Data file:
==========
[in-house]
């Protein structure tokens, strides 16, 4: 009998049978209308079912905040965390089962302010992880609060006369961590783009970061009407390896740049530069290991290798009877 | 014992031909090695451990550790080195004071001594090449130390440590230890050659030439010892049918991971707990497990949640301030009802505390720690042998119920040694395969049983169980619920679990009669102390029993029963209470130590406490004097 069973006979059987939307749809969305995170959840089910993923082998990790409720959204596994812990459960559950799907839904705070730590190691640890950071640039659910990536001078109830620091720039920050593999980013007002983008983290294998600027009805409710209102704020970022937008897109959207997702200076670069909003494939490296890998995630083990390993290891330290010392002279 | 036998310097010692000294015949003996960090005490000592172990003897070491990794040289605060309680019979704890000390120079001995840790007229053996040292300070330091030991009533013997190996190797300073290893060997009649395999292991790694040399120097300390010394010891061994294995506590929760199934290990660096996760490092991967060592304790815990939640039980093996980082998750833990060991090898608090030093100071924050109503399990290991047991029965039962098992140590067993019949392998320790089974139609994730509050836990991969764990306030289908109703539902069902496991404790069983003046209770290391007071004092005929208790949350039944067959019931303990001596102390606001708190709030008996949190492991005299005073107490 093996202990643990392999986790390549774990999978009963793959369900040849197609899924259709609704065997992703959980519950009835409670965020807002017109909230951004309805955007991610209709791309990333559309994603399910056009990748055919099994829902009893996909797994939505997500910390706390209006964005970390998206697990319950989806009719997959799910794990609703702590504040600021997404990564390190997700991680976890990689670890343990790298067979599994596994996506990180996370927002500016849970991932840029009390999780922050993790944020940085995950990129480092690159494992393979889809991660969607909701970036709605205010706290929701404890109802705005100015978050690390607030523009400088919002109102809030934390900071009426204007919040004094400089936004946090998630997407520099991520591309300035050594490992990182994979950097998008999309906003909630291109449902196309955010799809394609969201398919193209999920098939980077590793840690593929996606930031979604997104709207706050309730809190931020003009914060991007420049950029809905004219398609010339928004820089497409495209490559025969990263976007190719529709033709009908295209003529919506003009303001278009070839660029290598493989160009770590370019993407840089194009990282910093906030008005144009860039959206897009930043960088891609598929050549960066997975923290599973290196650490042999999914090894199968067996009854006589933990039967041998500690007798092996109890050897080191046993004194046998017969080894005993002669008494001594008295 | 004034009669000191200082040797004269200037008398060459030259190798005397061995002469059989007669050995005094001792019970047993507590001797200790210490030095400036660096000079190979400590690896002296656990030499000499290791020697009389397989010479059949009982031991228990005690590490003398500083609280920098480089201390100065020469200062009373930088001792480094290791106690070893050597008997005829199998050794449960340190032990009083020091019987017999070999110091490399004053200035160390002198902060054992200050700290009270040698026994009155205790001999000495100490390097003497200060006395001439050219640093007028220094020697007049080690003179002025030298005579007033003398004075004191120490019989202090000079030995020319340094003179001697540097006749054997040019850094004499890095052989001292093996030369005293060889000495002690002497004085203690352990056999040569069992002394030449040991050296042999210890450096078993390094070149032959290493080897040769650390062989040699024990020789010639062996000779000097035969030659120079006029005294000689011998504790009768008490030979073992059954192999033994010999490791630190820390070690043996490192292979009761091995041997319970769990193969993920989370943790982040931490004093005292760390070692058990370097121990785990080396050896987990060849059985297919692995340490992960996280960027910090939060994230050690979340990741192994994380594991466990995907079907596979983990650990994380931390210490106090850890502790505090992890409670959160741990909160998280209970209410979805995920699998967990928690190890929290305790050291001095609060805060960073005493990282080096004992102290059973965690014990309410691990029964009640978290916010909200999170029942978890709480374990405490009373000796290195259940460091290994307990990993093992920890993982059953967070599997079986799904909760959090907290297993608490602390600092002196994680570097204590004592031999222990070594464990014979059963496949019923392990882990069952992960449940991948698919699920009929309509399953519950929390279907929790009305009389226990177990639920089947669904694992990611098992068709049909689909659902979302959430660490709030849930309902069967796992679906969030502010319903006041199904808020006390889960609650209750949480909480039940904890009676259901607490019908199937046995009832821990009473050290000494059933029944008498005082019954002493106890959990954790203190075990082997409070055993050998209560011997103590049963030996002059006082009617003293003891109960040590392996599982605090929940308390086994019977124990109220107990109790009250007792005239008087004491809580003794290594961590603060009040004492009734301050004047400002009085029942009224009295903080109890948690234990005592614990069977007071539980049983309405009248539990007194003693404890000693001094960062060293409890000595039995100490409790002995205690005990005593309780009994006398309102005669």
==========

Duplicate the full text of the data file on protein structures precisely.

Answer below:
[in-house]
């Protein structure tokens, strides 16, 4: 009998049978209308079912905040965390089962302010992880609060006369961590783009970061009407390896740049530069290991290798009877 | 014992031909090695451990550790080195004071001594090449130390440590230890050659030439010892049918991971707990497990949640301030009802505390720690042998119920040694395969049983169980619920679990009669102390029993029963209470130590406490004097 069973006979059987939307749809969305995170959840089910993923082998990790409720959204596994812990459960559950799907839904705070730590190691640890950071640039659910990536001078109830620091720039920050593999980013007002983008983290294998600027009805409710209102704020970022937008897109959207997702200076670069909003494939490296890998995630083990390993290891330290010392002279 | 036998310097010692000294015949003996960090005490000592172990003897070491990794040289605060309680019979704890000390120079001995840790007229053996040292300070330091030991009533013997190996190797300073290893060997009649395999292991790694040399120097300390010394010891061994294995506590929760199934290990660096996760490092991967060592304790815990939640039980093996980082998750833990060991090898608090030093100071924050109503399990290991047991029965039962098992140590067993019949392998320790089974139609994730509050836990991969764990306030289908109703539902069902496991404790069983003046209770290391007071004092005929208790949350039944067959019931303990001596102390606001708190709030008996949190492991005299005073107490 093996202990643990392999986790390549774990999978009963793959369900040849197609899924259709609704065997992703959980519950009835409670965020807002017109909230951004309805955007991610209709791309990333559309994603399910056009990748055919099994829902009893996909797994939505997500910390706390209006964005970390998206697990319950989806009719997959799910794990609703702590504040600021997404990564390190997700991680976890990689670890343990790298067979599994596994996506990180996370927002500016849970991932840029009390999780922050993790944020940085995950990129480092690159494992393979889809991660969607909701970036709605205010706290929701404890109802705005100015978050690390607030523009400088919002109102809030934390900071009426204007919040004094400089936004946090998630997407520099991520591309300035050594490992990182994979950097998008999309906003909630291109449902196309955010799809394609969201398919193209999920098939980077590793840690593929996606930031979604997104709207706050309730809190931020003009914060991007420049950029809905004219398609010339928004820089497409495209490559025969990263976007190719529709033709009908295209003529919506003009303001278009070839660029290598493989160009770590370019993407840089194009990282910093906030008005144009860039959206897009930043960088891609598929050549960066997975923290599973290196650490042999999914090894199968067996009854006589933990039967041998500690007798092996109890050897080191046993004194046998017969080894005993002669008494001594008295 | 004034009669000191200082040797004269200037008398060459030259190798005397061995002469059989007669050995005094001792019970047993507590001797200790210490030095400036660096000079190979400590690896002296656990030499000499290791020697009389397989010479059949009982031991228990005690590490003398500083609280920098480089201390100065020469200062009373930088001792480094290791106690070893050597008997005829199998050794449960340190032990009083020091019987017999070999110091490399004053200035160390002198902060054992200050700290009270040698026994009155205790001999000495100490390097003497200060006395001439050219640093007028220094020697007049080690003179002025030298005579007033003398004075004191120490019989202090000079030995020319340094003179001697540097006749054997040019850094004499890095052989001292093996030369005293060889000495002690002497004085203690352990056999040569069992002394030449040991050296042999210890450096078993390094070149032959290493080897040769650390062989040699024990020789010639062996000779000097035969030659120079006029005294000689011998504790009768008490030979073992059954192999033994010999490791630190820390070690043996490192292979009761091995041997319970769990193969993920989370943790982040931490004093005292760390070692058990370097121990785990080396050896987990060849059985297919692995340490992960996280960027910090939060994230050690979340990741192994994380594991466990995907079907596979983990650990994380931390210490106090850890502790505090992890409670959160741990909160998280209970209410979805995920699998967990928690190890929290305790050291001095609060805060960073005493990282080096004992102290059973965690014990309410691990029964009640978290916010909200999170029942978890709480374990405490009373000796290195259940460091290994307990990993093992920890993982059953967070599997079986799904909760959090907290297993608490602390600092002196994680570097204590004592031999222990070594464990014979059963496949019923392990882990069952992960449940991948698919699920009929309509399953519950929390279907929790009305009389226990177990639920089947669904694992990611098992068709049909689909659902979302959430660490709030849930309902069967796992679906969030502010319903006041199904808020006390889960609650209750949480909480039940904890009676259901607490019908199937046995009832821990009473050290000494059933029944008498005082019954002493106890959990954790203190075990082997409070055993050998209560011997103590049963030996002059006082009617003293003891109960040590392996599982605090929940308390086994019977124990109220107990109790009250007792005239008087004491809580003794290594961590603060009040004492009734301050004047400002009085029942009224009295903080109890948690234990005592614990069977007071539980049983309405009248539990007194003693404890000693001094960062060293409890000595039995100490409790002995205690005990005593309780009994006398309102005669």